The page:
By Jena Ardell
By Jon Campbell
By Alan Scherstuhl
By Tessa Stuart
By Roy Edroso
By Jon Campbell
By Albert Samaha
By Zachary D. Roberts
With international opinion turning against the U.S. policy of sustained air strikes, the prospect of hundreds of thousands of people starving will be the nail in the Bush administration's coffin. Already Britain, France, and Germany face growing demonstrations. Starvation, not military goals, will be the factor that sends thousands of American ground troops into the country. Even should the Northern Alliance pull itself together and march into Kabul, no one in his right mind will ever trust them to run the place, let alone hand out food rather than steal it. It's all but inevitable that American troops, tidied up under some UN banner, will run Kabul and other cities and towns for many months if not years to come.
As for food shortages being a temporary problem to be solved in the coming spring, forget it. During the war against the Soviet Union, much of Afghanistan's agricultural infrastructure, including irrigation systems, was destroyed. Peasants traditionally have made money by growing poppies for opium. But our own State Department confirms the Taliban stamped out much of that farming, driving the business into the lands held by the Northern Alliance and into Tajikistan, where Russian soldiers guarding the border make their money trading in contraband. With no substitute crop, small farmers in Afghanistan are desperate.
The best an Afghan peasant can now hope for is to find a trucker willing to smuggle his family into one of the Afghan communities in Iran. The fee is so enormous a farmer can never pay it, so he pawns a daughter against the price of the ride. In theory, once he pays off the loan he can reclaim his daughter. But that's an unlikely prospect, and the daughter more often becomes a permanently indentured servant, otherwise known as a slave.
Reverend Jerry Can't Leave Gays Alone
Osama bin Falwell
Christer nuts on the right wing of the Republican Party still can't believe the World Trade Center attack wasn't the work of liberals and pervs. In the days immediately following September 11, the Reverend Jerry Falwell said he was sorry for having blamed the attacks on pro-choice activists, the ACLU, People for the American Way, feminists of all sorts, and gay people. But the fundraising potential of such a remark just can't be let go. Now the Falwell ministries are accusing "liberals, and especially gay activists," of engaging in "a vicious smear campaign to discredit" the preacher, according to a press release from the group Americans for Separation of Church and State.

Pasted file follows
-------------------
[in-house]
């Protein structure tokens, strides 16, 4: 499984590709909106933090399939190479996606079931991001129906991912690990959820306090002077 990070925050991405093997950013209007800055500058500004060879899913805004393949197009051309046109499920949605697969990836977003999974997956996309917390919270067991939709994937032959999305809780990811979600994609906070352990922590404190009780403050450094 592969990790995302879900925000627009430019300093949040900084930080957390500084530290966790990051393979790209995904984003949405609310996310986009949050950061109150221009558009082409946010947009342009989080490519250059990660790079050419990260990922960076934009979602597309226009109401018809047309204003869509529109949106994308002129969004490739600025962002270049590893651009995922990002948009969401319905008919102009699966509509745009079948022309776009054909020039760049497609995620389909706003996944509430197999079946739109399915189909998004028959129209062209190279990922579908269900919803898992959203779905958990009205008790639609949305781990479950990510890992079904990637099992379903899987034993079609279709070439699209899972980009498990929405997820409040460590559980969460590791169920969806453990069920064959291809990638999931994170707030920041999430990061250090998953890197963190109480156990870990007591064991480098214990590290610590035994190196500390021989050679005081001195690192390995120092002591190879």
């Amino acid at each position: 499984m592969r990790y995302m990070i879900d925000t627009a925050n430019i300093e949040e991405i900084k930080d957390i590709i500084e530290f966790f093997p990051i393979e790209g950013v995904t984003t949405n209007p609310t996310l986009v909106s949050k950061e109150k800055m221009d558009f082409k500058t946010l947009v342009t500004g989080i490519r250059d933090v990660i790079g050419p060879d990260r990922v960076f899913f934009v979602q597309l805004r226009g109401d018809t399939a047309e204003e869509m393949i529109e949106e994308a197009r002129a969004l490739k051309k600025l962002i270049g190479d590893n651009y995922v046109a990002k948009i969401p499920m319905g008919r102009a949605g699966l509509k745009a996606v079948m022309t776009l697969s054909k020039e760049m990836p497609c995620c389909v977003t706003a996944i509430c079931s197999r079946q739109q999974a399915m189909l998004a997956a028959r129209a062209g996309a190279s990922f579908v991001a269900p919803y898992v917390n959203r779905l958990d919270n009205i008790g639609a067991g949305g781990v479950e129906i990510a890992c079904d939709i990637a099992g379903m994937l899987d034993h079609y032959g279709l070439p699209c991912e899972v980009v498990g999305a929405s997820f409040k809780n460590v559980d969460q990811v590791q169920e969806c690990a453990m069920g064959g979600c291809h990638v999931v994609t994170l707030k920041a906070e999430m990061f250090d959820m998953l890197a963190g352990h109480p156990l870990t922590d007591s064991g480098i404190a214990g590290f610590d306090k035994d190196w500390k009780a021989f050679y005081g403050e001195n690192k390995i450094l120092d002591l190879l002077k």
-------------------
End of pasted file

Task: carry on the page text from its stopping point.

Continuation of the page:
"Liberals of all stripes, especially in the media, have seized on this opportunity to trash Dad's deeply held Christian beliefs and to literally attack him day and night," said Jonathan Falwell.
The willingness of charities to even consider extending aid to those who lost same-sex partners puts the religious hard-liners over the top. "[Relief] organizations should be first giving priority to those widows who were at home with their babies, and those widowers who lost their wives," said the Reverend Lou Sheldon of the Traditional Values Coalition. "It should be given on the basis and priority of one man and one woman in a marital relationship."
Wendy Wright of the conservative Concerned Women of America told the Voice, "There's no reason to change the definition of family unless you have an agenda. There's no question that homosexual groups are behind this agenda that harms families."
Additional reporting: Sarah Park, Camelia Fard, and Meritxell Mir